My good friend has been training for her first marathon, the Nike Women’s in San Francisco.
Five weeks ago, after a 22 mile run, she developed such an extreme case of plantar pain that she couldn’t walk. After that, she had to stop running completely. One week ago, five days before the marathon, she came down with a fever and the flu.
When the day of the race came, she somehow pulled it off! I couldn’t believe it! Through sheer determination she crossed that finish line. She is a very skilled and dedicated athlete. It took her well over five hours, but she did it.
We runner’s have a distorted, unique view. To not run is not an option. It’s not “If”. It may be, “How slowly?”
I am running a marathon on Sunday. Four days ago — after completing a 10-mile hill/tempo run, with multiple miles paced under 8:00 — the joint that connects my leg to my hip started to hurt. This morning the pain was so sharp that my leg buckled. This evening, it hurt to walk my dog.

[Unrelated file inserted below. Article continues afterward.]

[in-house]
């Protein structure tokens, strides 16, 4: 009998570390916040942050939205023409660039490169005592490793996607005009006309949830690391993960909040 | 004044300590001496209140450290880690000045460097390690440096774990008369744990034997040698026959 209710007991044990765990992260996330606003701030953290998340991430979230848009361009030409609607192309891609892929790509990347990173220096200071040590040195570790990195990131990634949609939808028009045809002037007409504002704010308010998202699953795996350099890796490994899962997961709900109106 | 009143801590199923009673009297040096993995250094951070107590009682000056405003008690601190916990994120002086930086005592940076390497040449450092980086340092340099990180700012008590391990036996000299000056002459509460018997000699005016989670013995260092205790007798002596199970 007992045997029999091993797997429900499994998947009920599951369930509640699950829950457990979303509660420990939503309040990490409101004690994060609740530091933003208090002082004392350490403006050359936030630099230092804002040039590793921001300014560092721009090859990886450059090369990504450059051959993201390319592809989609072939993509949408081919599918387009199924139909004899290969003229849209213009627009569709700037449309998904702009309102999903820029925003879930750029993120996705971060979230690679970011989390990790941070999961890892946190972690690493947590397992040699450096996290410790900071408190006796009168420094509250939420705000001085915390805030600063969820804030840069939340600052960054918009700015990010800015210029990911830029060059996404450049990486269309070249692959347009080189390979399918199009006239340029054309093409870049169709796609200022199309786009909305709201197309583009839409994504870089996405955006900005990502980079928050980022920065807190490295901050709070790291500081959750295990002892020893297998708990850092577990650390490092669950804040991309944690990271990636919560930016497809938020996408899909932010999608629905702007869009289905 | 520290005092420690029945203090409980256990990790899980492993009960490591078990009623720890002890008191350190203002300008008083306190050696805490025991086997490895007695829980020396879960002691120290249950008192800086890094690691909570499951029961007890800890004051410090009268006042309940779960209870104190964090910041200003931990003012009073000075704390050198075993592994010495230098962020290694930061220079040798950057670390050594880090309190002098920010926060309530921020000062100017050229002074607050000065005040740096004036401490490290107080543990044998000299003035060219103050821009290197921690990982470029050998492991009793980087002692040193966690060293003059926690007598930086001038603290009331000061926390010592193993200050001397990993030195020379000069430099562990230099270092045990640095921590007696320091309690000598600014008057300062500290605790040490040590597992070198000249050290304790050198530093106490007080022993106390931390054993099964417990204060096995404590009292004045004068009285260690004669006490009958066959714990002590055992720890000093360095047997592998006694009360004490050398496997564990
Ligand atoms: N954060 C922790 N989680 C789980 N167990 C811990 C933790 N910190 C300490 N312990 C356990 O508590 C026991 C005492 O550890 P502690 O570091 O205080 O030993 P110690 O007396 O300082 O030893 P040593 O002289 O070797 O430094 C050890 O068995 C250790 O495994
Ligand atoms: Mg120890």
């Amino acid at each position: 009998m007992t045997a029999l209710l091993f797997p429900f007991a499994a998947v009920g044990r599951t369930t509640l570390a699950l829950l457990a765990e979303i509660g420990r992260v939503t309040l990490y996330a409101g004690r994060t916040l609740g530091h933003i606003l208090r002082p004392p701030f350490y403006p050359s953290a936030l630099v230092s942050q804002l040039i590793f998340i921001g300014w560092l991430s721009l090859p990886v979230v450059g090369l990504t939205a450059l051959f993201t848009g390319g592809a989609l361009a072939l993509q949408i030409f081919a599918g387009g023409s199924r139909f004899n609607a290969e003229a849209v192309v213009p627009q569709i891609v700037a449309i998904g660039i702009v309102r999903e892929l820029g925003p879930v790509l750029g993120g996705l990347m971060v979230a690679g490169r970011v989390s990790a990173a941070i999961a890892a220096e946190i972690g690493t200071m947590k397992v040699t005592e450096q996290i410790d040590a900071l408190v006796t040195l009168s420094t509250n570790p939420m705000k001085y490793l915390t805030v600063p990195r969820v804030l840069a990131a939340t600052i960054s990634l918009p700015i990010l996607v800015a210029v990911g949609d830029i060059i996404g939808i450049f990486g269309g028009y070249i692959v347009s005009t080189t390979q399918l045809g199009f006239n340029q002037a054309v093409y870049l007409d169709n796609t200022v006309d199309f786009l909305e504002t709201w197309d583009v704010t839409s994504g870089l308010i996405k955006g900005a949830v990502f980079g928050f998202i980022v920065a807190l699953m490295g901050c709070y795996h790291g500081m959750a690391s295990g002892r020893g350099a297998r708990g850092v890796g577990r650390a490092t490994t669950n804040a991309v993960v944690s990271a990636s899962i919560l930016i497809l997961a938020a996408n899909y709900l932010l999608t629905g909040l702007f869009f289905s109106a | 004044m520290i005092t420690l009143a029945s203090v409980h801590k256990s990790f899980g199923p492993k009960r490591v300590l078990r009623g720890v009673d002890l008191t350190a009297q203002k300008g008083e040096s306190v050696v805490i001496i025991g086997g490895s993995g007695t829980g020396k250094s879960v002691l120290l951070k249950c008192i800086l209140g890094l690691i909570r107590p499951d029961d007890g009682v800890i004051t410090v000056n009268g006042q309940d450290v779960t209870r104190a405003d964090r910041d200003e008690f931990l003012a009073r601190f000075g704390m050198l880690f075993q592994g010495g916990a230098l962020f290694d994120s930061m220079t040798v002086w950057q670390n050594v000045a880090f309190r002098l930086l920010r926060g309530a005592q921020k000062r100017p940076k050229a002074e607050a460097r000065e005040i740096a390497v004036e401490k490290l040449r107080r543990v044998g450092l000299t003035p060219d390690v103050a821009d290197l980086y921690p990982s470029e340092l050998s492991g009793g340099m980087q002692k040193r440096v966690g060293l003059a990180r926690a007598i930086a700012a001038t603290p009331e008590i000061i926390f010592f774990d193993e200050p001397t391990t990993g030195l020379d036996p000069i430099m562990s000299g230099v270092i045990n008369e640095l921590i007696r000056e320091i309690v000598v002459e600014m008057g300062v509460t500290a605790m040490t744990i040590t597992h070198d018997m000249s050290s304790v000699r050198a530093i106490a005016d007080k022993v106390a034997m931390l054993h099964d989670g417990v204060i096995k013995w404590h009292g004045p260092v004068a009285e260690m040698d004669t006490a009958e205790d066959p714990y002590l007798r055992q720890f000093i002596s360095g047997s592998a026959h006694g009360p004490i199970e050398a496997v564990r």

I haven’t been injured in almost two years, and in that time I am sure I have run well over a fifteen hundred miles. Truly, I am lucky to have been healthy for so long. But now that injury has struck this close to a major race, what do I do?
It didn’t occur to me not to run on Sunday. I have come way too far. I work too hard. I have given up too many mornings in bed. A friend and I want to run it together. I want my medal. I want to run.
Having said that, I am nervous that I am about to make a huge, long-term miscalculation. In a runner’s mind, I think it simply comes down to this. Pain is temporary. Crossing the finish line lasts forever. I can rest my joint and get to my physical therapist after Sunday. I have a race to run.